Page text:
“In whatever sorrow you may be, however inconsolable and irremediable it may appear, believe me that the old woman in the cottage, with the young eyes, knows something, though she must not always tell it, that would quite satisfy you about it, even in the worst moments of your distress.”
-from Phantastes by George MacDonald
Have you ever noticed that most of the heartbreaks and hurdles you face in life always seem so much more navigable after you’ve gotten past them? I think about the bullies in junior high, or dating and worrying that I’d wind up alone, or that year I lived in the cold north with that joyless job and the three hour commute. So often I’ve wished I could dispatch an older version of me into the past to stand up to those (probably wounded) little sadists and to tell junior high me that I don’t need to change even a shoelace to be worthy, and loved, and enough. Or to tell a love-sick girl that love comes in its time, to cease my striving, and to realize that alone can be very welcome company. Or to tell myself that I have important work to do in this life and not to wait for ideal circumstances to begin it. Those once impossible hurdles all seem so easy to jump over now. There are these key words, if your younger self could truly grasp them, that once spoken would unlock the entire problem.
It’s not so much that we outgrow our problems, but that we’re always living on the very edge of our capacities. Life is always stretching us further, pulling us toward a wholer version of ourselves. We are liminal creatures who pitch our tents on moving thresholds. In the present moment, we are always ill-equipped, scrambling to keep up, but when a new frontier has been crossed, our muscles are stronger and we’ve learned that terrain. But by then it’s already time to move on to the next range of mountains, higher than the hills we’ve just climbed.
This is why I’m writing to you. I thought you might appreciate my advice since I’m the only person who can look back and understand the landscape you trudge through now from an eagle’s point of view.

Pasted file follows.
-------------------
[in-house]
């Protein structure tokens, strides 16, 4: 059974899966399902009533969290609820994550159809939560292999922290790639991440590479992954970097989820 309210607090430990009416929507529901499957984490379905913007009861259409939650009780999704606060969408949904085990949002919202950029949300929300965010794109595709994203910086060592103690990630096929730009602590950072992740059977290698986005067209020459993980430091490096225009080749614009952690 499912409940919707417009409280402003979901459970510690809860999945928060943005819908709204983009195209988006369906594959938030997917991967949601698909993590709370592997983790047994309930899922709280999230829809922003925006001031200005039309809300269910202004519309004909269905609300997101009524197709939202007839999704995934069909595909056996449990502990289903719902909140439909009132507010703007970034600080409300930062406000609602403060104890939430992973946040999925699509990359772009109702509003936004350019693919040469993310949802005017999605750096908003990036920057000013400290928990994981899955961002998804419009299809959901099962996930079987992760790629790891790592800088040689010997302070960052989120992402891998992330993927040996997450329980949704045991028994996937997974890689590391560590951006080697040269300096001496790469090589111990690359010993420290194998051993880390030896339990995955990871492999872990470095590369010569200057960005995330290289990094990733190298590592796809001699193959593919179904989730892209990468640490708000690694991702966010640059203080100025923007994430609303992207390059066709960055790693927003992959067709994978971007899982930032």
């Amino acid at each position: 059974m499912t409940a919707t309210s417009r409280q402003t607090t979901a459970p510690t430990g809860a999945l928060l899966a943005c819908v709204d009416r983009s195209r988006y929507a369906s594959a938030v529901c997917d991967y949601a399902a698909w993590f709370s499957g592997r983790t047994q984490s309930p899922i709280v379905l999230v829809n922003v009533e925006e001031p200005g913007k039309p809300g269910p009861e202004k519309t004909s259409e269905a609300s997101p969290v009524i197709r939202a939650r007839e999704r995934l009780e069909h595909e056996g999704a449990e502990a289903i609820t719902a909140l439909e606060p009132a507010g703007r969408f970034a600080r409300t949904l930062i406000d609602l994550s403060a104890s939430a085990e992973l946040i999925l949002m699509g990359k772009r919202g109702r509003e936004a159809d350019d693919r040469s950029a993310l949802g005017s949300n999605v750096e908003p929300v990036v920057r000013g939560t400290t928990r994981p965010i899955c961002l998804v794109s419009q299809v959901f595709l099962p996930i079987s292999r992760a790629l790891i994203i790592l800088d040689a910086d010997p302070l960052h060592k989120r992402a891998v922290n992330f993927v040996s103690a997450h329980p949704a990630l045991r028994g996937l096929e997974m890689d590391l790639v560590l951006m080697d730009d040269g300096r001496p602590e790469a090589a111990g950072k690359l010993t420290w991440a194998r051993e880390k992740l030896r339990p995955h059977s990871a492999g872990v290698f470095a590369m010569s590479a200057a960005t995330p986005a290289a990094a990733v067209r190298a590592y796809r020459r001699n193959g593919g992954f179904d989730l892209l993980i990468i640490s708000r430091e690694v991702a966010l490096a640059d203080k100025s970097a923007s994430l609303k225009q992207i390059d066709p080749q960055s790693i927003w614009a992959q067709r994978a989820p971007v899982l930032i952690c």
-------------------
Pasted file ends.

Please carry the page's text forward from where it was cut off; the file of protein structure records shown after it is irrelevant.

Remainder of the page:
You’ve never been more challenged than you are right now. I remember it all. The exhaustion. The feeling of being constantly overwhelmed. The sense that your life exists only to meet the demands of others and that your own needs and desires are sorely unmet. The feeling that someone kinder, or more selfless, or more patient, or smarter, or more naturally gifted would surely do this job better, but that you are not a good enough person to handle this assignment. Sometimes you feel trapped and sometimes you just want to lay down and play dead and sometimes you want to run away.
Here is what I can tell you:
You are enough right now. Every noble quality that is being wrung from you is actually growing like an underground well. When you finish this assignment and begin the next, you will reach for it and find reserves beyond your imagining.
You are loved and you can rest in that belovedness, which never falters no matter how you succeed or fail.
You are going to be ok.
And the sacrifice of love is never wasted, even on those unable to receive it or to understand how much it cost you.
You think there is an idyllic future beyond the boundaries of your present struggle. In a way it’s true: this too shall pass, as they say. But there will only be a different mountain beyond. It’s not a cruel trick. It’s the result of a life built on becoming someone whole. And so you yield to the season and all it brings, the heights and the depths, because the alternative is to stop becoming, which is the same thing as killing your soul. You keep moving that tent, you keep walking, a lifelong nomad, toward the next horizon. But you do so knowing that there is rest even inside this struggle. There is beauty in this hardship. And you will wish you had allowed yourself to fully behold that beauty when the hardship is over. So force yourself to look now.
That’s all I can say. Walk on into those mountains. I’ll see you a few summits from here. I’ll hold you and cry with you and tell you how beautiful you are. I know you can do this because I could totally go back and kick ass at this, if given the opportunity. And you’re me. Almost.
J.M. Roddy is a domestic creative, food enthusiast, and children’s author.